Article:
Brett Hundley

Bears-Lions aftershocks: Trubisky's 'best game,' per John Fox

Bears-Lions aftershocks: Trubisky's 'best game,' per John Fox

The past several weeks coach John Fox has noted the progress that rookie quarterback Mitch Trubisky has made. Monday it was naming the 20-10 loss to Detroit as Trubisky’s best game, which Trubisky himself didn’t entirely agree with or dispute.

“Yeah, uh, you try and look at the process, not the outcome,” Trubisky said. “I got better in some areas, but obviously we’ve got to take care of the football to give my team the best chance to win. Did some things well, got better in some areas but the turnovers hurt us and that’s what really kept us out of the game. So, it’s good to see me get better, but we want to have a chance to win every single game.”

Give the kid points for straight-up accountability, and he later detailed some of the specifics such as footwork or where he forced a throw.

And cynically, the best-game thing might be a little of Fox sending a message upstairs that he and his staff have done some good work developing the rookie franchise quarterback. That’s actually a fair self-appraisal; Fox may be core-conservative to a fault, but he also had to make do for two years with Jay Cutler, plus a sprinkling of Brian Hoyer and Matt Barkley.

Fox is a decidedly extreme longshot to avoid dismissal two weeks from Monday, and the development of Trubisky – four of his last six starts have produced passer ratings of 88 or higher – is perhaps the only significant positive in favor of his staff.

“When you go back and look at the tape, you go through the mechanics, you go through just the decision-making, there was really a lot of good that Mitch did,” Fox assessed. “Everybody looks at the box score they see the three picks. But it was probably arguably his best game.

“I think the thing that's impressive about Mitch is you know in a couple of situations where we might not have been lined up right, he corrected it. We had a situation where a guy was lined up wrong; he corrected it. Three, four weeks ago I'm not sure that happens. You know there was a couple of throws where I mean mechanically he's really sound, he's staring down the barrel with somebody right in his face and he drills a completion on third-and-18. So there was really a lot of good. I know the result is not what everybody wants, I understand that but as far as his growth and his maturation I thought probably his best game as far as just him goes.”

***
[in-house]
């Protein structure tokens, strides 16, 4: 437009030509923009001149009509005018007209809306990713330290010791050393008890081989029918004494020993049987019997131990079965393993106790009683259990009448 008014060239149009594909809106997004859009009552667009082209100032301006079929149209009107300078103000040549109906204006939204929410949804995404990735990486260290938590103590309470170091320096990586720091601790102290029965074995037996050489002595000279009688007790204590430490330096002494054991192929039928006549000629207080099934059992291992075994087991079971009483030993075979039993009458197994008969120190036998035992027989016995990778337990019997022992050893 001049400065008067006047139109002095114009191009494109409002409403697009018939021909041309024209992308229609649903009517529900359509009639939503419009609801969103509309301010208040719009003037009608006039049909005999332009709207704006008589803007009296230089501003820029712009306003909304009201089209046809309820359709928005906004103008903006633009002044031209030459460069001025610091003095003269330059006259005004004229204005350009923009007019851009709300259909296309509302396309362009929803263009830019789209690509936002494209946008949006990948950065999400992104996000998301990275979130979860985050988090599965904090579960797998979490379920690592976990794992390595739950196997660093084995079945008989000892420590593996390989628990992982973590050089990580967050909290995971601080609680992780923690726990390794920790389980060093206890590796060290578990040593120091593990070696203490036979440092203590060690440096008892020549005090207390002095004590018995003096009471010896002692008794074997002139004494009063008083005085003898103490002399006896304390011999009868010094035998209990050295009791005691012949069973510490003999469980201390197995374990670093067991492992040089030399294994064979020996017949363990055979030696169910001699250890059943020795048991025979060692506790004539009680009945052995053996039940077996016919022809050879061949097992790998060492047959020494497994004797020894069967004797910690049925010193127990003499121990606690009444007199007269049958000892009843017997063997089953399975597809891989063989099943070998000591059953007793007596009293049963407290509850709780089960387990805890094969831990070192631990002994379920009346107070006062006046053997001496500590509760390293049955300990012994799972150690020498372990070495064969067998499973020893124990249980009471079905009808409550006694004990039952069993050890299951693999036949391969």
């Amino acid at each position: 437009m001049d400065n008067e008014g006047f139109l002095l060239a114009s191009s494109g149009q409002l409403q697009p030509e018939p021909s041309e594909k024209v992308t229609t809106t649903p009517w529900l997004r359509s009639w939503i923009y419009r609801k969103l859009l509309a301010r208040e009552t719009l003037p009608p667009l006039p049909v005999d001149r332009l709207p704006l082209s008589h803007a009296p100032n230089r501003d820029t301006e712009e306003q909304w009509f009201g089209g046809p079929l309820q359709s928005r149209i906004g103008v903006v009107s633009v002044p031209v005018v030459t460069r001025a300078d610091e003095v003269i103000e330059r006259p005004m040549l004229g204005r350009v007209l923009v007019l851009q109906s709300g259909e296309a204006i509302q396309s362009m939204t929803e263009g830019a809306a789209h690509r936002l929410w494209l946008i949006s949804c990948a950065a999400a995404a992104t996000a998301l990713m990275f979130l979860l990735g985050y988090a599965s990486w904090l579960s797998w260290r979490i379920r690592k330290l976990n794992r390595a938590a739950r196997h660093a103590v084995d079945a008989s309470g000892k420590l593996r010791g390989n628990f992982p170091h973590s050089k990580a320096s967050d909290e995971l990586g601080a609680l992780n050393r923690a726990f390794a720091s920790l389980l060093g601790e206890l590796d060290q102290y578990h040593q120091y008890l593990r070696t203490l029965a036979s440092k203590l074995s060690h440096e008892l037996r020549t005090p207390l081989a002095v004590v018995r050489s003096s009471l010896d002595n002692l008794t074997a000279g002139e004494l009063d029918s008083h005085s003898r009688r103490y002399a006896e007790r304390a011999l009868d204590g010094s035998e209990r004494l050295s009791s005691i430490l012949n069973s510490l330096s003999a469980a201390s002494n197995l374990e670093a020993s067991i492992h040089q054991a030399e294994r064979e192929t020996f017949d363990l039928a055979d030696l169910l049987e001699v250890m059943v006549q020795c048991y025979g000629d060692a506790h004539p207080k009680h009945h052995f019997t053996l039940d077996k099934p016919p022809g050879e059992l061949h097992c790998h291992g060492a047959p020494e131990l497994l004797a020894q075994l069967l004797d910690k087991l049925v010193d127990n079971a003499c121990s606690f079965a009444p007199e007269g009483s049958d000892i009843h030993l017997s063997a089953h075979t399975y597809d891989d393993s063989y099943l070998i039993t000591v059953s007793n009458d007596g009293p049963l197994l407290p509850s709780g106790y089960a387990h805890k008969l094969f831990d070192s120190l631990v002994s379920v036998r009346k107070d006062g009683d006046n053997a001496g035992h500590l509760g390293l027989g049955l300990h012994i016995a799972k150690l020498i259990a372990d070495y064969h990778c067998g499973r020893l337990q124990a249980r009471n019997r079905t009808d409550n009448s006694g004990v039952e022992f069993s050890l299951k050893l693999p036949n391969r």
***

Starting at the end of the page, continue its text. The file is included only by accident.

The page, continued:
Some just-wondering odds and ends… .

How concerned should anyone be that the Green Bay Packers were 3-4 (win-pct. .428) with Brett Hundley, while the Bears are 3-7 (.300) behind Mitch Trubisky? Not sure if that says as much about either of the two first-time NFL starters as it does the talent base around each, which was certainly the question after the Bears’ loss to the Packers after the off-week… .

Any perceived gap between Bears and Browns is problematic. The Bears have lost three games by three or fewer points; the Browns have lost four. The Bears lost to Green Bay by seven points the last time they met; the Browns lost to the Packers by six and made the Packers go to overtime to beat them. Both losses were to the Hundley Packers and were home games.

‘Splain it to me, Lucy

As far as the catch rule is concerned (and no, I do not understand its application), just wondering:

Why does a receiver have to “survive the ground” as per NFL SVP of Officiating Al Riveron said in justifying the overturn of Pittsburgh tight end Jesse James’ TD catch vs. New England, but a quarterback or running back stretching to, say, the pylon not have to hold onto the football until after impact?

James and Dez Bryant, among too many others, had control of the football long enough and securely enough to make a football move, as in stretching to reach the goal line. That should be enough to establish enough “possession” to establish control, which should stop mattering once the player has broken the plane of the goal line, or in Bryant’s case vs. the Packers once upon an NFL time. Why can the ground not cause a fumble outside the end zone but be part of an incompletion inside the end zone?

“Umm, I'd be hard-pressed [to explain the catch-rule],” Fox said, fairly avoiding outright criticism that could get him fined. “Every time I turn on the TV or watch plays… we've made it interesting, for sure.”

And on the subject of “Huh?” – why is hands-to-the-face an infraction when done by, say, an offensive or defensive lineman, but not when a running back bends a defender’s head back with a stiff-arm?

Given golden opportunity, Bears defense couldn't stop Aaron Rodgers' substitute in gut-wrenching loss to Packers

1112-brett-hundley.jpg
AP

Given golden opportunity, Bears defense couldn't stop Aaron Rodgers' substitute in gut-wrenching loss to Packers